Today, she is the author of several books concerning feminism, class struggles, Black rights, poverty, and prison reform. She has received honorary doctorates from Moscow State University and the University of Leipzig, as well as an honorary Doctor of Humane Letters from the California Institute of Integral Studies. She was named Time magazine’s honorary 1971 Woman of the Year and was inducted into the Women’s Hall of Fame in 2019. She continues to lecture ethnic, feminist, and Black studies for various colleges and is a Professor Emerita of the History of Consciousness and Feminist Studies Department at the University of California, Santa Cruz. Davis is a co-founder of Critical Resistance, an organization committed to abolishing the prison industrial complex. Additionally, she works with international groups such as Sisters Inside, an Australian-based group aiding imprisoned women. Throughout her life, she has supported underrepresented groups when no one else would. She believed in social reform for the equality of civilians from every race, gender, religion, economic background, and political ideology. The title of her newest book reflects both her purpose and passion: Abolition. Feminism. Now.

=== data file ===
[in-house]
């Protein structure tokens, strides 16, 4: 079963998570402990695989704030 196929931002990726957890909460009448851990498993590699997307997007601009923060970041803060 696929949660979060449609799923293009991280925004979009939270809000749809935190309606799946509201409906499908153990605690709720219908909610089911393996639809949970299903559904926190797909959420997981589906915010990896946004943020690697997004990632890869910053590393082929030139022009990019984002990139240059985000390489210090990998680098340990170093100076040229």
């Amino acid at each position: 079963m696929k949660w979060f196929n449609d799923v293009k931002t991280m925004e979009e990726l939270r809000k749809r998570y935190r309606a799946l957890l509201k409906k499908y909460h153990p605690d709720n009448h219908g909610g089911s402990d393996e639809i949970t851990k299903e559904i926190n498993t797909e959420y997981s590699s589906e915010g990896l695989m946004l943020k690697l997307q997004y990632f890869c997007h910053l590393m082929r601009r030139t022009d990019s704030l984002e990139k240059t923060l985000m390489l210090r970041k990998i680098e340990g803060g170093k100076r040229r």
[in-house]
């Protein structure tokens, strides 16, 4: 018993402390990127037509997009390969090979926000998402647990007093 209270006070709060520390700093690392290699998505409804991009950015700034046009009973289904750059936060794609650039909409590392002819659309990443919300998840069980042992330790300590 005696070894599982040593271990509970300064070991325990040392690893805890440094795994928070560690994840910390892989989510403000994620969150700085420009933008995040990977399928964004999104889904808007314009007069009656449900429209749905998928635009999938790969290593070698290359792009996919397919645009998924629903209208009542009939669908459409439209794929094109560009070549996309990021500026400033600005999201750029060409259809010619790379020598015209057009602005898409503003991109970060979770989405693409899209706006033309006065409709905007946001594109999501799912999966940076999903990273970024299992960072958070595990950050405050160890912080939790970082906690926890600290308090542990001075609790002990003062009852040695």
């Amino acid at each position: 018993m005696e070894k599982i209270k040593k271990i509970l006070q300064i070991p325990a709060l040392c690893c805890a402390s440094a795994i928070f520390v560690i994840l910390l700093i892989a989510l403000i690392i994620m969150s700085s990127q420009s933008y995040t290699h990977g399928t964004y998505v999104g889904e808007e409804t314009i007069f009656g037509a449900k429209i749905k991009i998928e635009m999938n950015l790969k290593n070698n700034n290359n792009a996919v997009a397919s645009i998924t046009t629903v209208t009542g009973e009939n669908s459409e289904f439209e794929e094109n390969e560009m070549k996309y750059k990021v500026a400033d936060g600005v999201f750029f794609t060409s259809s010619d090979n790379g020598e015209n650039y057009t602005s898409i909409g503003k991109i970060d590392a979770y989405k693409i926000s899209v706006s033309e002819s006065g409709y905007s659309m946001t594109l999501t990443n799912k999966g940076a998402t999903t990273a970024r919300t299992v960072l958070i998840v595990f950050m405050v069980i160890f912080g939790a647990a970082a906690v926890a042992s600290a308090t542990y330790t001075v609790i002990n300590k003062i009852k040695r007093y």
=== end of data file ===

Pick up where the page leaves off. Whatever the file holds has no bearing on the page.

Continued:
I chose to research Angela Davis because she is a living example of the oppression faced by minorities in America to this day. She was not afraid to publicize her philosophies, even at a time when subscribing to a different ideology meant persecution. She embodies the struggle for Black Power, social justice, feminism, and criminal justice. She continues to demand freedom for the thousands of suppressed people globally. As human beings, we can all learn something from Angela Davis.
Kendi, I. X. (2020, March 05). Angela Davis: 100 Women of the Year. Retrieved May 31, 2020, from https://time.com/5793638/angela-davis-100-women-of-the-year/
History.com Editors. (2009, November 09). Angela Davis. Retrieved May 31, 2020, from https://www.history.com/topics/black-history/angela-davis
Biography.com Editors. (2020, March 02). Angela Davis. Retrieved May 31, 2020, from https://www.biography.com/activist/angela-davis
SpeakOut Editors. (n.d.). Davis, Angela. Retrieved May 31, 2020, from https://www.speakoutnow.org/speaker/davis-angela
Petersen, S. (2017, April 24). Angela Davis and the Marin County Courthouse Incident. Retrieved May 31, 2020, from http://blackpower.web.unc.edu/2017/04/angela-davis-and-the-marin-country-courthouse-incident/
This article was published on 11/30/20